Written Evidence Submitted by

Professor Matthew Flinders, Sir Bernard Crick Centre, University of Sheffield

(RFA0106)

 

 

1. The government plans to create a new UK research funding agency. It will be ‘broadly modelled’ on the US Government’s Advanced Research Projects Agency (ARPA). The government’s July 2020 UK Research and Development Roadmap suggested that at least £800m will be invested in establishing this new agency. According to the recent roadmap ‘This body will back breakthrough technologies and basic research by experimenting with new funding models across long-term horizons.’ Although a more detailed blueprint for ARPA is not available what is relatively clear is that it will be born out of perception within government that the existing research landscape is for some reason less able or willing to operate on a high-risk, high-gain, high-reward, high-agility, high-ambition basis. It is beyond the scope of this submission to reflect if it really is beyond the bounds of possibility that other elements of the UK research and development system could not be adapted to achieve these ambitions. The clear benefit, however, of creating a new organisation is that bureaucratic processes, external relationships and the dominant research culture can be designed and shaped around a vision of future needs rather than within the boundaries of pre-existing structures.

 

2. It is in exactly this context that this submission highlights three inter-related issues that the Science and Technology Committee might want to consider as it undertakes this inquiry. These issues can be summed up in the following questions which, in turn, provides the structure for the remainder of this submission.

 

a. Risk: How will the new agency’s approach to risk be balanced against its existence within a very high-blame low-trust political environment?

b. Range: How will the new agency stay in-SHAPE and ensure that it draws-upon the emerging insights from across the full scientific spectrum and therefore not fall foul of the ‘parallel streams dilemma’.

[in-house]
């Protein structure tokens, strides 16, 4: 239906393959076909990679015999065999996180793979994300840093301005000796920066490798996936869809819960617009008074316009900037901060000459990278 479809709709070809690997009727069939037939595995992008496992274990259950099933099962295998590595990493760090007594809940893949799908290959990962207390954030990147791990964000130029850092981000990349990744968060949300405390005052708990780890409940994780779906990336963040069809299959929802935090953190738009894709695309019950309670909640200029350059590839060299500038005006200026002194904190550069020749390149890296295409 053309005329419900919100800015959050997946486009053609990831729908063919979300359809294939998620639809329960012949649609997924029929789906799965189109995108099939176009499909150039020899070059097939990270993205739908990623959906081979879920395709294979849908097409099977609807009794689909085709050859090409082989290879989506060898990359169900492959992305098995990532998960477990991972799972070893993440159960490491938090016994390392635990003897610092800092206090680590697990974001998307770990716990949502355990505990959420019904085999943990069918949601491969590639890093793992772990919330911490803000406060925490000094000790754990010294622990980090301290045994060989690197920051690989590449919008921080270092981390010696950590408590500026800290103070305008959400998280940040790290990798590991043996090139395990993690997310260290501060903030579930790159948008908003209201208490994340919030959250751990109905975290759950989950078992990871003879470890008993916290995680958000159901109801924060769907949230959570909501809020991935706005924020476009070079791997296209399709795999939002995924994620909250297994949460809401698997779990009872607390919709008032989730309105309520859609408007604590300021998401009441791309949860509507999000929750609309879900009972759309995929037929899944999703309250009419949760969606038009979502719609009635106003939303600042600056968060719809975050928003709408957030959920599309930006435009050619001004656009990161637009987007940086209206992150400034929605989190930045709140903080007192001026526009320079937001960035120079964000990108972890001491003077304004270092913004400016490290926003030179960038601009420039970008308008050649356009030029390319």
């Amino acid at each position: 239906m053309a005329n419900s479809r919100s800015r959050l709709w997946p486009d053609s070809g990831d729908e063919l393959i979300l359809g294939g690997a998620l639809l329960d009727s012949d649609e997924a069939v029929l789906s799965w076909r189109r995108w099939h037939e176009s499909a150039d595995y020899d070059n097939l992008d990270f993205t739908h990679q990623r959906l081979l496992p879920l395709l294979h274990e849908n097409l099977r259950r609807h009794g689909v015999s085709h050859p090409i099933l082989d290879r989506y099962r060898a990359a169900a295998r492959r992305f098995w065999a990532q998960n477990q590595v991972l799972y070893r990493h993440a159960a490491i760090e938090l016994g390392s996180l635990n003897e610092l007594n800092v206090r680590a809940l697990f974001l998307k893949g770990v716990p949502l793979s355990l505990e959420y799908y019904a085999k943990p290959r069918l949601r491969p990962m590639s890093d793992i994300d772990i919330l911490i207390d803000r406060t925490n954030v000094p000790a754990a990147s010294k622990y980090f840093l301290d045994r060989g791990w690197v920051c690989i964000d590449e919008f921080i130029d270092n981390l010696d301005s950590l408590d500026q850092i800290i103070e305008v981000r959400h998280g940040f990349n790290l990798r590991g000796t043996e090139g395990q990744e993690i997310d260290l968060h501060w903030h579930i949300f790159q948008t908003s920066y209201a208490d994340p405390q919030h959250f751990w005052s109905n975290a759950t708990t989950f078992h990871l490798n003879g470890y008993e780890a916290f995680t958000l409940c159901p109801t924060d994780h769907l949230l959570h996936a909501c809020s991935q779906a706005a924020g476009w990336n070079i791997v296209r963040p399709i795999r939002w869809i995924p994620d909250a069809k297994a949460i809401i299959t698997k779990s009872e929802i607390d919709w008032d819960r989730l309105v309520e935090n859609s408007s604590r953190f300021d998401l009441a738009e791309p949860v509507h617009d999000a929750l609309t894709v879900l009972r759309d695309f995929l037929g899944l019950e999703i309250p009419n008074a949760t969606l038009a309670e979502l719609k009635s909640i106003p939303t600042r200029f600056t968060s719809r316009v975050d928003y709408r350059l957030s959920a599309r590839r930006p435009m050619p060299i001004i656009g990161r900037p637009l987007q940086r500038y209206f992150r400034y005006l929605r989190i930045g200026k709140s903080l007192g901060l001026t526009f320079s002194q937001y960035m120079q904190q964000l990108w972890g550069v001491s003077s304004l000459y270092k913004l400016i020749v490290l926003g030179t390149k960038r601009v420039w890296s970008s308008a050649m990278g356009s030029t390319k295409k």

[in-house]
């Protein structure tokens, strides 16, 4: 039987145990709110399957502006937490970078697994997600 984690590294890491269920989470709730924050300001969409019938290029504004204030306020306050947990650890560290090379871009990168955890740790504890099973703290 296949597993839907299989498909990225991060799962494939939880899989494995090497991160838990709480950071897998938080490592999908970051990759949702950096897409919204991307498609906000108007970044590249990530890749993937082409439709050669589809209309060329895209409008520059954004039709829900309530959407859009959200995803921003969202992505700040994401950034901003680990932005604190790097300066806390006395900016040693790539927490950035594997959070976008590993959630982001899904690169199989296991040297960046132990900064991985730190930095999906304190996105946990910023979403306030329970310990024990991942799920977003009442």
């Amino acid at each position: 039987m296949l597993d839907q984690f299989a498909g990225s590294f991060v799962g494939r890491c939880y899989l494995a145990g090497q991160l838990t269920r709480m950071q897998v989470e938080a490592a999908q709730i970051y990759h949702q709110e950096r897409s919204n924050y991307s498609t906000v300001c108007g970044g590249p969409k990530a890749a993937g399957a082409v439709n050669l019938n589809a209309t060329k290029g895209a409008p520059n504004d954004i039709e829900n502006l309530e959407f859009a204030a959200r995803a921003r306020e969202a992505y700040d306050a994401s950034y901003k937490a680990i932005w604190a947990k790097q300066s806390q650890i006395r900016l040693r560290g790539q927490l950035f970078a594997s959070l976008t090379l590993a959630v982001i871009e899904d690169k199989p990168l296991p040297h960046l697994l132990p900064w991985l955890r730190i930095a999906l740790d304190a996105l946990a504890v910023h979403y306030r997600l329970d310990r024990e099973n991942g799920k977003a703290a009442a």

c. Leadership: How will an approach to talent management and research leadership be cultivated and nurtured in order to ensure that the new agency is a sustainable, efficient and resilient part of the broader research infrastructure?

 

3. A key background document for understanding the government’s approach and thinking vis-à-vis a new funding agency is Michael Gove’s Ditchley Annual Lecture on ‘The Privilege of Public Service’ that he delivered on the 27 June 2020.[1] This provides something of a halfway house between the various blog-posts and extended essays produced by the Prime Minister’s Chief Adviser (and previously Michael Gove’s special adviser), Dominic Cummings, and the far more measured and succinct statements provided by the government. The American ARPA – which became DARPA in 1972 when ‘Defense’ was added to its name – is praised in Mr Gove’s lecture for its wholehearted approach to innovation; while the UK is portrayed as possessing a risk-averse and bureaucratically bound system – ‘The whole culture of Governmentis hostile to risk, adventure, experimentation and novelty. A huge body of political and administrative science has for some decades demonstrated the existence of a strong ‘negativity bias’ in public affairs but what remains unclear is how the proposed new UK funding agency will be empowered to fail in a socio-political context that generally adopts an immature attitude to failure? What will the formal organisational status of this new agency be and how will that status guarantee the necessary levels of independence and operational discretion?